Welcome at RacingNews365

Become part of the largest racing community in the United Kingdom. Create your free account now!

  • Share your thoughts and opinions about F1
  • Win fantastic prizes
  • Get access to our premium content
  • Take advantage of more exclusive benefits
Sign in
Max Verstappen

Verstappen's former boss: I always knew he would win the F1 title

A former team boss of Max Verstappen has revealed why he suspected the Dutch driver was destined to win a Formula 1 world title.

Verstappen Abu Dhabi 2021
Interview
To news overview © Red Bull Content Pool / Getty Images

Max Verstappen's former team boss Frits van Amersfoort joined in with the rest of the Netherlands' ecstasy when the Dutchman crossed the line in Abu Dhabi to become the Formula 1 World Champion of 2021.

It had been a season of toil and turmoil, with Mercedes and Lewis Hamilton giving it everything to try to stop the Red Bull driver from claiming his maiden world title.

But for Van Amersfoort, owner of the eponymous racing team, Verstappen's title win was even more special in his eyes – he had been directly involved in helping Verstappen make the switch from karting to single-seaters.

In 2014, Verstappen made the step up to race with Van Amersfoort in Formula 3, immediately finding his feet to take 10 race wins and a total of 16 podiums.

Speaking in an exclusive interview with RacingNews365.com, Van Amersfoort explained it was evident to him that he was dealing with a child prodigy.

"During that season I said that Max would one day become World Champion," he stated. "There was no doubt about that."

Verstappen's mentality hasn't changed: "He goes to the limit"

Van Amersfoort believes Verstappen's mentality and driving style has not changed much in the eight years since their F3 campaign together – a season that was strong enough to earn the approval of Red Bull's Helmut Marko and convince him to give the young driver a shot in F1 with Toro Rosso.

Van Amersfoort thinks the only real change in Verstappen's approach since those days is that he now drives with a little more maturity.

"Max drove in F3 exactly the way he drives now," he emphasised.

"He hasn't really changed in the period between then and now. He may have started driving with his head a little more, but he will always push. Max goes to the limit and he stops only when he's at the finish."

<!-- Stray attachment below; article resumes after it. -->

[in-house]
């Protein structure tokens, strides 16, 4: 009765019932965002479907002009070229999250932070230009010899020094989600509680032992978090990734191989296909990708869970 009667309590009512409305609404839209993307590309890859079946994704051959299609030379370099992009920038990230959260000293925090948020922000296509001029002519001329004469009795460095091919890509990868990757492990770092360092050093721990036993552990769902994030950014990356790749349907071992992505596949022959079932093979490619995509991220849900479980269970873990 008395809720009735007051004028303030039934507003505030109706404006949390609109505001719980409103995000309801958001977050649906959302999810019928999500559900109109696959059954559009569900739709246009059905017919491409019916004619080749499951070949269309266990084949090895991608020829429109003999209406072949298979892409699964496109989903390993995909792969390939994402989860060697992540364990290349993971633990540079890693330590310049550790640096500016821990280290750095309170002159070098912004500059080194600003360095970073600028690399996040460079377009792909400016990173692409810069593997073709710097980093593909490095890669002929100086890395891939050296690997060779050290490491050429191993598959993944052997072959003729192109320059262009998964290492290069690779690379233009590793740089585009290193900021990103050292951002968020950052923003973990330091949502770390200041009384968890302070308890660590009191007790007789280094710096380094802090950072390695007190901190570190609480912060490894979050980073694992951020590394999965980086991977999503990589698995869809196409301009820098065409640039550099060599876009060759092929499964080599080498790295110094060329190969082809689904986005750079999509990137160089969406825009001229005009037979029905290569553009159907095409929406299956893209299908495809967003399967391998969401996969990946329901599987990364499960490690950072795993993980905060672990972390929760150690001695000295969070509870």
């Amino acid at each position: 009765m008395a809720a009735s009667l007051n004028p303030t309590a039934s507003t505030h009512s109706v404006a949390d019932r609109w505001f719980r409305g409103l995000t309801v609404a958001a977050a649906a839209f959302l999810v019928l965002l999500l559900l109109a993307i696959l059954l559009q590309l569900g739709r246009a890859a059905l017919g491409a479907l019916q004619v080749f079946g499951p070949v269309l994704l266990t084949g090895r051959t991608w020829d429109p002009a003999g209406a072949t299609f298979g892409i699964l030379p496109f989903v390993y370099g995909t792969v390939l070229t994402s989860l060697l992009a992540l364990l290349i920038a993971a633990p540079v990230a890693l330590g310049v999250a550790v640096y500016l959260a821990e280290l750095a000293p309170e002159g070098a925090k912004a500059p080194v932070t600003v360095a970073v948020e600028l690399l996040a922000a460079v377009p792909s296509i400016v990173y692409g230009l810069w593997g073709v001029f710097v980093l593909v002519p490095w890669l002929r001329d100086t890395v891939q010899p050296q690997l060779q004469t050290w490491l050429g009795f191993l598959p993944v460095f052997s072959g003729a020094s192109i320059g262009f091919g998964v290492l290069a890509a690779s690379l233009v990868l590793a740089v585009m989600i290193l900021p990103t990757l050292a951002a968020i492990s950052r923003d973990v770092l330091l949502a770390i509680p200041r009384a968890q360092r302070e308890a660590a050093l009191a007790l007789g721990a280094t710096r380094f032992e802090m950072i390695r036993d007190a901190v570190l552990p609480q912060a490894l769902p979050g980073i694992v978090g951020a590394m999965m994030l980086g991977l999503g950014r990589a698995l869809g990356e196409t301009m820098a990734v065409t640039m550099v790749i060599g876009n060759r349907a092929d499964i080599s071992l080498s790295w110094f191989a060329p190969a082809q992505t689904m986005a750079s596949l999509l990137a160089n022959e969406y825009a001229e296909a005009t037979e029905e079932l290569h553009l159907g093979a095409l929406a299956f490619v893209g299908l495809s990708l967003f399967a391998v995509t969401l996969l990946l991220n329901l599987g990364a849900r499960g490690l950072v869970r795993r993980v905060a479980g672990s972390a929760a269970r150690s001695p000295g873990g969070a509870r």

It is Verstappen's mental strength that makes him particularly potent, according to the team owner.

"The actions Max made with us in 2014 are similar to the actions he shows in F1 now," he said.

"Only then, he drove in front of a much smaller audience and the outside world didn't see it. Now he does it in front of millions of people, but Max was able to enter Formula 1 after two races in Formula 3.

"The man is just so beyond talented. In his feeling [for the car], but also mentally. That paid off last season."

			© Van Amersfoort Racing
	© Van Amersfoort Racing

Verstappen shoots through motorsport "like a rocket"

Verstappen has drawn criticism over the years for his aggressive driving style, criticism which reared its head again during the tumultuous 2021 season.

But Van Amersfoort dismissed the accusations, saying that Verstappen is a driver whose style should be enjoyed.

"Lewis has been World Champion seven times," he went on to comment.

"I have never worked with Lewis but I can imagine that, at the beginning of his career, he was also a bit wilder than now.

"Lewis is Lewis, and has become World Champion seven times and not eight times, because [Verstappen] shoots through motorsport like a rocket. I think we should all just enjoy it immensely."

Verstappen's popularity has also massively increased F1's profile in the Netherlands, with Van Amersfoort explaining that race days are almost like national festivals.

"Verstappen has made Formula 1 a kind of national sport. That is really incredible," he added.

"People who never watched F1, they now all watch F1 and that is purely because of Max."

As for whether Verstappen's first title win in 2021 marks a changing of the guard after years of Hamilton domination, Van Amersfoort reckons it could be the case: "You know that someone who is 37 is psychologically, mentally and also biologically different than a young guy of 24 who wanted to win his first world title."

Also interesting:

F1 Podcast: Why F1 2022 could be the most exciting season ever

With huge changes being made to the F1 rule book for 2022, our journalists Dieter Rencken, Mike Seymour and Thomas Maher look ahead to the new season.

Don't miss out on any of the F1 action thanks to this handy 2023 F1 calendar that can be easily loaded into your smartphone or PC.

Download our F1 calendar

Interviews RN365 News dossier

0 comments

x